In High-Tech World, Access To Students Still Difficult
Sunday, March 4, 2007
College students now are wired, wireless, Sidekicked, Facebooked, YouTubed and bleeping with instant messages and text messages. But try getting an important announcement out to everyone on campus.
It's the flip side of all the technology: Students are more connected than ever -- but surprisingly tricky for administrators to reach.
Land lines are all but obsolete. Cellphone numbers are slippery. And e-mail gets lost, overlooked, erased or ignored.
"Everyone is hoping there's not some emergency where they can't get in touch with students," said Gwendolyn Dungy of the National Association of Student Personnel Administrators.
At Virginia Tech, a police search for a gunman on the first day of the fall semester left administrators scrambling to warn tens of thousands of people to stay inside. "That was a very clear indicator that the ways that we reach students are changing, that we have to stay ahead of the curve," spokesman Mark Owczarski said
Few miss an update about a snow day -- in part because everyone is looking for it. And there's no question news can travel more quickly now. But some administrators say that technology can complicate both warnings and routine announcements, such as deadlines for housing, tuition bills and registration.
School officials are more worried about this now "because in the past we didn't have so many options," Dungy said. "They had telephones -- land lines -- and they used them. Now, with so many options, people are trying to find the ultimate, the sure-fire. And there is no sure-fire today."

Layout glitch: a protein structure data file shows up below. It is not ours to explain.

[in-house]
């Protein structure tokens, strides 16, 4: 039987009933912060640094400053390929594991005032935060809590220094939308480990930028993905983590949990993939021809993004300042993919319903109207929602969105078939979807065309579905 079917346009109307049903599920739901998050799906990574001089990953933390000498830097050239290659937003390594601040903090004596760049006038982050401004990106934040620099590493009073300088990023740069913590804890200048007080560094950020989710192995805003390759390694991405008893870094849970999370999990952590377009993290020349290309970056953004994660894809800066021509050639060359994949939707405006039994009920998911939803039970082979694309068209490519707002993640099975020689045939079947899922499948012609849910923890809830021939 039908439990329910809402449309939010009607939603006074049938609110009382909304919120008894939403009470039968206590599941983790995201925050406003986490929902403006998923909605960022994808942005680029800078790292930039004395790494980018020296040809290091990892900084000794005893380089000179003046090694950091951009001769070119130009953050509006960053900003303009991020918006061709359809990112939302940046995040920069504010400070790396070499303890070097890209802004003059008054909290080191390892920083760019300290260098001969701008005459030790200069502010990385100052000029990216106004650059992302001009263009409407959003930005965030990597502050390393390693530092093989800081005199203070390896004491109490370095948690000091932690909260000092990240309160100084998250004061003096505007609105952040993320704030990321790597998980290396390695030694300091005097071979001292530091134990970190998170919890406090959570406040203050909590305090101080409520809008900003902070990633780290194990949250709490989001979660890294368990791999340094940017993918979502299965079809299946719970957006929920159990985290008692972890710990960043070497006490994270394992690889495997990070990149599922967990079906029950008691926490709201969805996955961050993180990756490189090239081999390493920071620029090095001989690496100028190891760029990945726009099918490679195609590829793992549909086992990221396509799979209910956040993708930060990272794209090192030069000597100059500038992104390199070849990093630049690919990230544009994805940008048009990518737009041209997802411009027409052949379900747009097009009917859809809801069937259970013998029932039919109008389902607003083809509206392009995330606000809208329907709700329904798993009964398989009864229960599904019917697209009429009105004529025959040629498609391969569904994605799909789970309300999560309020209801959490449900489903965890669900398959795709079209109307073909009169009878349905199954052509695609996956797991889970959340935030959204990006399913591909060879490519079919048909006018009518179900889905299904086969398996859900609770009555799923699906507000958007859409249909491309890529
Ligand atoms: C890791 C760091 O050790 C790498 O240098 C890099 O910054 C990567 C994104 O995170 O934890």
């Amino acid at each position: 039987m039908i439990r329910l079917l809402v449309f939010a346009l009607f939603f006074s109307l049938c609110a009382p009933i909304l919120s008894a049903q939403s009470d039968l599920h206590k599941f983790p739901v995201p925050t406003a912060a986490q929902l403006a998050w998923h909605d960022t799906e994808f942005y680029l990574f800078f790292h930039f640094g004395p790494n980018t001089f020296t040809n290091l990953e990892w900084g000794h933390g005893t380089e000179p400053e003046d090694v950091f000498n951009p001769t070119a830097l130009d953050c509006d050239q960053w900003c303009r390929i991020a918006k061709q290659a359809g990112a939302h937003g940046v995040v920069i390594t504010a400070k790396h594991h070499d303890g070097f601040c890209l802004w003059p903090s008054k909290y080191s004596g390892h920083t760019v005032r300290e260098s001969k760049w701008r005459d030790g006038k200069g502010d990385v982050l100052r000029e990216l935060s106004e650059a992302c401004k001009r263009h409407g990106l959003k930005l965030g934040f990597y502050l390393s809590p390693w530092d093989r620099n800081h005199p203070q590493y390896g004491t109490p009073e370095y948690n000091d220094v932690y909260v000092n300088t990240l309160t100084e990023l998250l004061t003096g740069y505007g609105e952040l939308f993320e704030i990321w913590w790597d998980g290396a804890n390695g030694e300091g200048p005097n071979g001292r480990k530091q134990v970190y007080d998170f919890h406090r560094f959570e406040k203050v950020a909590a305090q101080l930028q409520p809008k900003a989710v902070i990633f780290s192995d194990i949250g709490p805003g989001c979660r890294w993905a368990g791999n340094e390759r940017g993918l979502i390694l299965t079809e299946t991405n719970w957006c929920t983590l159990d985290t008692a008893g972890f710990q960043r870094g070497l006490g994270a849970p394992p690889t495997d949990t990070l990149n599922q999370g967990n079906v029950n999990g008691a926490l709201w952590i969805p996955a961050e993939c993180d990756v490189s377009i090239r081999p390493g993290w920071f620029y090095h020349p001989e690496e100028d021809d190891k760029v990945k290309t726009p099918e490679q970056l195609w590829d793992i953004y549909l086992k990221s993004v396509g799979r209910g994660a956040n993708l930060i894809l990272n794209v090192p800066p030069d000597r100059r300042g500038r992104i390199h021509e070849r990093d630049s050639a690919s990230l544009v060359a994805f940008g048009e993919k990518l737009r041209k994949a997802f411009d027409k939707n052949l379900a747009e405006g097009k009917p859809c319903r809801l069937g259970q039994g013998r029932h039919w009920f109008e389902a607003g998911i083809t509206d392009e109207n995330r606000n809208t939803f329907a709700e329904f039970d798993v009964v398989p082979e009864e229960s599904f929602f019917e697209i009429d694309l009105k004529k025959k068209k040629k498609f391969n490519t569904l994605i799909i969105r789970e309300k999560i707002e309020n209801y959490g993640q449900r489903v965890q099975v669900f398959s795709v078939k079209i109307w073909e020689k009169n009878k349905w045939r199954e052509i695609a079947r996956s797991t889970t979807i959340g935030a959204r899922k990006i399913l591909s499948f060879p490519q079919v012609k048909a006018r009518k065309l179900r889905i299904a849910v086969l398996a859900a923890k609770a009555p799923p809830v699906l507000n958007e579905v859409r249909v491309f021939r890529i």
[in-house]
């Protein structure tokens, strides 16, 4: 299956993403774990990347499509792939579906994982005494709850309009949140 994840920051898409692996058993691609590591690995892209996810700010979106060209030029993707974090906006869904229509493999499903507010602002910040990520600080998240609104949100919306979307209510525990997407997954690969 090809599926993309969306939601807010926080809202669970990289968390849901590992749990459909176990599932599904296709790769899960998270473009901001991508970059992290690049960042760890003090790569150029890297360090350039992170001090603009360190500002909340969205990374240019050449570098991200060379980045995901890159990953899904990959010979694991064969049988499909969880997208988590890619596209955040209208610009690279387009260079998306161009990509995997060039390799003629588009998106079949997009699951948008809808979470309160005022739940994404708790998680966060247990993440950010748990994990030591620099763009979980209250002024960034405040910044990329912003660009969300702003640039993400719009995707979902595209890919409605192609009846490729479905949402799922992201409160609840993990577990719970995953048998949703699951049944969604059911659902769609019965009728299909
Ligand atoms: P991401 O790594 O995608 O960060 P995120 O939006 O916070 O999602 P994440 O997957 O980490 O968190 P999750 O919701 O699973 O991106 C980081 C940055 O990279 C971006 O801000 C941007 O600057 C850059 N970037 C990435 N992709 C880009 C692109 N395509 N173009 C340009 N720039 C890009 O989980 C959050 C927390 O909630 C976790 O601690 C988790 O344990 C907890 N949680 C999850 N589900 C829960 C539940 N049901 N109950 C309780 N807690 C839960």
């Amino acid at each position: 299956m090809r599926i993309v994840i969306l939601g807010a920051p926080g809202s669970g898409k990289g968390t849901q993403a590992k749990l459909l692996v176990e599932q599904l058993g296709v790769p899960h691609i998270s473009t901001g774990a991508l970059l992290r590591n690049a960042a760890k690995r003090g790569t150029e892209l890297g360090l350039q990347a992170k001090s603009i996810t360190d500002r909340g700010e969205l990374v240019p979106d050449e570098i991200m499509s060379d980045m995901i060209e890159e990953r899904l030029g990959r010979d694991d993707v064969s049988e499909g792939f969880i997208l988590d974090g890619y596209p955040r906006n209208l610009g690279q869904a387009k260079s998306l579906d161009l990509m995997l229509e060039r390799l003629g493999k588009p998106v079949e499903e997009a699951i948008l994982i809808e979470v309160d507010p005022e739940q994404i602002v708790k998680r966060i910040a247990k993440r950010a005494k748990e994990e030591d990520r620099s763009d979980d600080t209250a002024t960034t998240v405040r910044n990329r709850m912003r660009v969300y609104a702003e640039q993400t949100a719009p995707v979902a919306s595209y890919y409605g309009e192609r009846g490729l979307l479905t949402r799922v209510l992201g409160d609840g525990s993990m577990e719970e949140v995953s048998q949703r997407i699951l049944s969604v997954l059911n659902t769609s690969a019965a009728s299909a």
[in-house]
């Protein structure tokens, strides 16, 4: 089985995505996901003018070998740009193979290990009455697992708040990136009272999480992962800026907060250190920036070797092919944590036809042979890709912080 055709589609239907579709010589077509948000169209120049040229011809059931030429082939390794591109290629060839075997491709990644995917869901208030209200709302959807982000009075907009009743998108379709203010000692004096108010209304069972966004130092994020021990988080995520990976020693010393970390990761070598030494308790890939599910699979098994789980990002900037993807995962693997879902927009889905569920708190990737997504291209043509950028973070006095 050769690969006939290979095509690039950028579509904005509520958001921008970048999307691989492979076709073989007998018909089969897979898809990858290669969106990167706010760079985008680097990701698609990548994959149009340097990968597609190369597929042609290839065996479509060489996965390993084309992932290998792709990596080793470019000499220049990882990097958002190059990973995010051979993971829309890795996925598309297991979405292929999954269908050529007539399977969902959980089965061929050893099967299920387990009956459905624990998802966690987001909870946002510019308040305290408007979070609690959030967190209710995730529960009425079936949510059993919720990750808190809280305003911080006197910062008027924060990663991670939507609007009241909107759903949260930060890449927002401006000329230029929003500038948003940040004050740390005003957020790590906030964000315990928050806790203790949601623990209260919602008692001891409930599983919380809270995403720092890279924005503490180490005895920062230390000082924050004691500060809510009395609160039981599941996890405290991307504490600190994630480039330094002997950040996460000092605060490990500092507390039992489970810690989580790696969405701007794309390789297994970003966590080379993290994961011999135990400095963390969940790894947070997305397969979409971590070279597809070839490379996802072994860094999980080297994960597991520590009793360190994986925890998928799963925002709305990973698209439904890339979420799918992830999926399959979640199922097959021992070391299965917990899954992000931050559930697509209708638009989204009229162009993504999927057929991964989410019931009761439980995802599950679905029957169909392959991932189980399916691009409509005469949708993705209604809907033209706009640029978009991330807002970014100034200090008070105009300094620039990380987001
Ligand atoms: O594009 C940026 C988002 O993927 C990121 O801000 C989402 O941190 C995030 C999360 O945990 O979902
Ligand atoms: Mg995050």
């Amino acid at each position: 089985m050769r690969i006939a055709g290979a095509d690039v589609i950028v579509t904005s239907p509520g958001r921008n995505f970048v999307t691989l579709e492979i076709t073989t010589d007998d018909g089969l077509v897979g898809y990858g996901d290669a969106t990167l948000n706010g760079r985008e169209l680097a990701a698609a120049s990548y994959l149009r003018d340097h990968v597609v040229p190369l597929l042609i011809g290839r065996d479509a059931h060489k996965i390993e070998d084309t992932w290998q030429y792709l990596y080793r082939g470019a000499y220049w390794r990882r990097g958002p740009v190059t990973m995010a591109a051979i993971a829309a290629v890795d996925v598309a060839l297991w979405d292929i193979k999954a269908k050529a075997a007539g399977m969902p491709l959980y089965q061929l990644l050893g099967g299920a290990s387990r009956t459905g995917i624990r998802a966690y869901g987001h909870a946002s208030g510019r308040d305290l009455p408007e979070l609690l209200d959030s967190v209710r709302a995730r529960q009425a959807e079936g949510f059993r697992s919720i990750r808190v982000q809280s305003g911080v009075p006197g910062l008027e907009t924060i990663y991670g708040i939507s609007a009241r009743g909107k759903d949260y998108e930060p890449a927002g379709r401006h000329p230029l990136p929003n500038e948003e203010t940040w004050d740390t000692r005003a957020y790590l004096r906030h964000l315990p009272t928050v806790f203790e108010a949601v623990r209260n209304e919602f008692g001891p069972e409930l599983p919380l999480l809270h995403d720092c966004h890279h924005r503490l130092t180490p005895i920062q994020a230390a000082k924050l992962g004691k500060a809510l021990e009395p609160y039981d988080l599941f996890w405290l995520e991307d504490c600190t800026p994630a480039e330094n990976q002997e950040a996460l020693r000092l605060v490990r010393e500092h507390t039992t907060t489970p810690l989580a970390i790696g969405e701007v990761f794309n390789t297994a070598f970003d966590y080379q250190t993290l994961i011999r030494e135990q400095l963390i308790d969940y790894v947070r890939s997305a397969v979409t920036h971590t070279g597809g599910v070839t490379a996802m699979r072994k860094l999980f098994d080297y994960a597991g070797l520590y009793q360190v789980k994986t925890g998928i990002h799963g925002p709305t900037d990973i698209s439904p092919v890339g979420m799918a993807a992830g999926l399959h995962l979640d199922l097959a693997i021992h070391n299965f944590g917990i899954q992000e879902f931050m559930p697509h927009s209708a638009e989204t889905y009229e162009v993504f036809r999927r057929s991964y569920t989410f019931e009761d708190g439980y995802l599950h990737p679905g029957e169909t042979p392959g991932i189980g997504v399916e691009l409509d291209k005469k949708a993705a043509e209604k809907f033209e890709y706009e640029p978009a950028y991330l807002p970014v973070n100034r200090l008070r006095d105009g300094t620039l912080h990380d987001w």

Every school has a crisis plan, especially since the Sept. 11, 2001, terrorist attacks. Parents assume that their children can be reached immediately. But although parents usually have their children's cell numbers programmed on their phones, most school officials don't.
And technology changes so quickly that by the time the bureaucracy at the institution is up to speed, Dungy said, something new has come out and the students have moved on to it.
Schools across the country are experimenting with a bewildering array of tactics to contact students. And everyone's watching for the next big thing -- something simple that would work.
It's not that students don't have the tools; nearly every single one has a cellphone, and most have laptops. But they don't use them the way administrators do.
Take e-mail. It's a cheap, easy and instantaneous way to blast a message across the quad. Most faculty and staff rely on e-mail for both business and personal messages. But for many students, it's an afterthought.